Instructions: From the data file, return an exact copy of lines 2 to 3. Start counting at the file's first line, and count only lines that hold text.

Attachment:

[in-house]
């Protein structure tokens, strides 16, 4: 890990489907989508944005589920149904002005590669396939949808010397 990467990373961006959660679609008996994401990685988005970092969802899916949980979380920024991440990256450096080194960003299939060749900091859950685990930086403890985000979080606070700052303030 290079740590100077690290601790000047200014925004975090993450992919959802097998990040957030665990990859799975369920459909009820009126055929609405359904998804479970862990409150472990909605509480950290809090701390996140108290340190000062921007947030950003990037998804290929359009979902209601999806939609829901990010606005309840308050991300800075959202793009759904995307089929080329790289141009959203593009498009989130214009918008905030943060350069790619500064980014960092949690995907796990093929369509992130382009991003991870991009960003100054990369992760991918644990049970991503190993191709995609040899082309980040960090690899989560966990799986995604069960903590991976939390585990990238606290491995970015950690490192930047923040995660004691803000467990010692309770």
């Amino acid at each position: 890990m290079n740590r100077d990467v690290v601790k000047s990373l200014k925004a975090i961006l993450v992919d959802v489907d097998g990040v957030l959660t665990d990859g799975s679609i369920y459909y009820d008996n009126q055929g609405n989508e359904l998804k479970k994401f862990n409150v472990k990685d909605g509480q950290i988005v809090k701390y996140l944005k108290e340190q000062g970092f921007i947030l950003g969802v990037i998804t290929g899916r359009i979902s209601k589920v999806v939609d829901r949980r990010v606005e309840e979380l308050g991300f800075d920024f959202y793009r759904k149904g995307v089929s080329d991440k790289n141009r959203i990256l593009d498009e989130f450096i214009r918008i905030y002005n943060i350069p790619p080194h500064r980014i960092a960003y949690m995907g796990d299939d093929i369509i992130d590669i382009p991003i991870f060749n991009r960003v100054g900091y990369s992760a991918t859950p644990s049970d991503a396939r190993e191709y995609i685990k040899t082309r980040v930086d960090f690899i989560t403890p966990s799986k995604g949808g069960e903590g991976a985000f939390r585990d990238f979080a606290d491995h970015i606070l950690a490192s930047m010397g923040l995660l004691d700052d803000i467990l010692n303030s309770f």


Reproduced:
């Protein structure tokens, strides 16, 4: 890990489907989508944005589920149904002005590669396939949808010397 990467990373961006959660679609008996994401990685988005970092969802899916949980979380920024991440990256450096080194960003299939060749900091859950685990930086403890985000979080606070700052303030 290079740590100077690290601790000047200014925004975090993450992919959802097998990040957030665990990859799975369920459909009820009126055929609405359904998804479970862990409150472990909605509480950290809090701390996140108290340190000062921007947030950003990037998804290929359009979902209601999806939609829901990010606005309840308050991300800075959202793009759904995307089929080329790289141009959203593009498009989130214009918008905030943060350069790619500064980014960092949690995907796990093929369509992130382009991003991870991009960003100054990369992760991918644990049970991503190993191709995609040899082309980040960090690899989560966990799986995604069960903590991976939390585990990238606290491995970015950690490192930047923040995660004691803000467990010692309770």
């Amino acid at each position: 890990m290079n740590r100077d990467v690290v601790k000047s990373l200014k925004a975090i961006l993450v992919d959802v489907d097998g990040v957030l959660t665990d990859g799975s679609i369920y459909y009820d008996n009126q055929g609405n989508e359904l998804k479970k994401f862990n409150v472990k990685d909605g509480q950290i988005v809090k701390y996140l944005k108290e340190q000062g970092f921007i947030l950003g969802v990037i998804t290929g899916r359009i979902s209601k589920v999806v939609d829901r949980r990010v606005e309840e979380l308050g991300f800075d920024f959202y793009r759904k149904g995307v089929s080329d991440k790289n141009r959203i990256l593009d498009e989130f450096i214009r918008i905030y002005n943060i350069p790619p080194h500064r980014i960092a960003y949690m995907g796990d299939d093929i369509i992130d590669i382009p991003i991870f060749n991009r960003v100054g900091y990369s992760a991918t859950p644990s049970d991503a396939r190993e191709y995609i685990k040899t082309r980040v930086d960090f690899i989560t403890p966990s799986k995604g949808g069960e903590g991976a985000f939390r585990d990238f979080a606290d491995h970015i606070l950690a490192s930047m010397g923040l995660l004691d700052d803000i467990l010692n303030s309770f």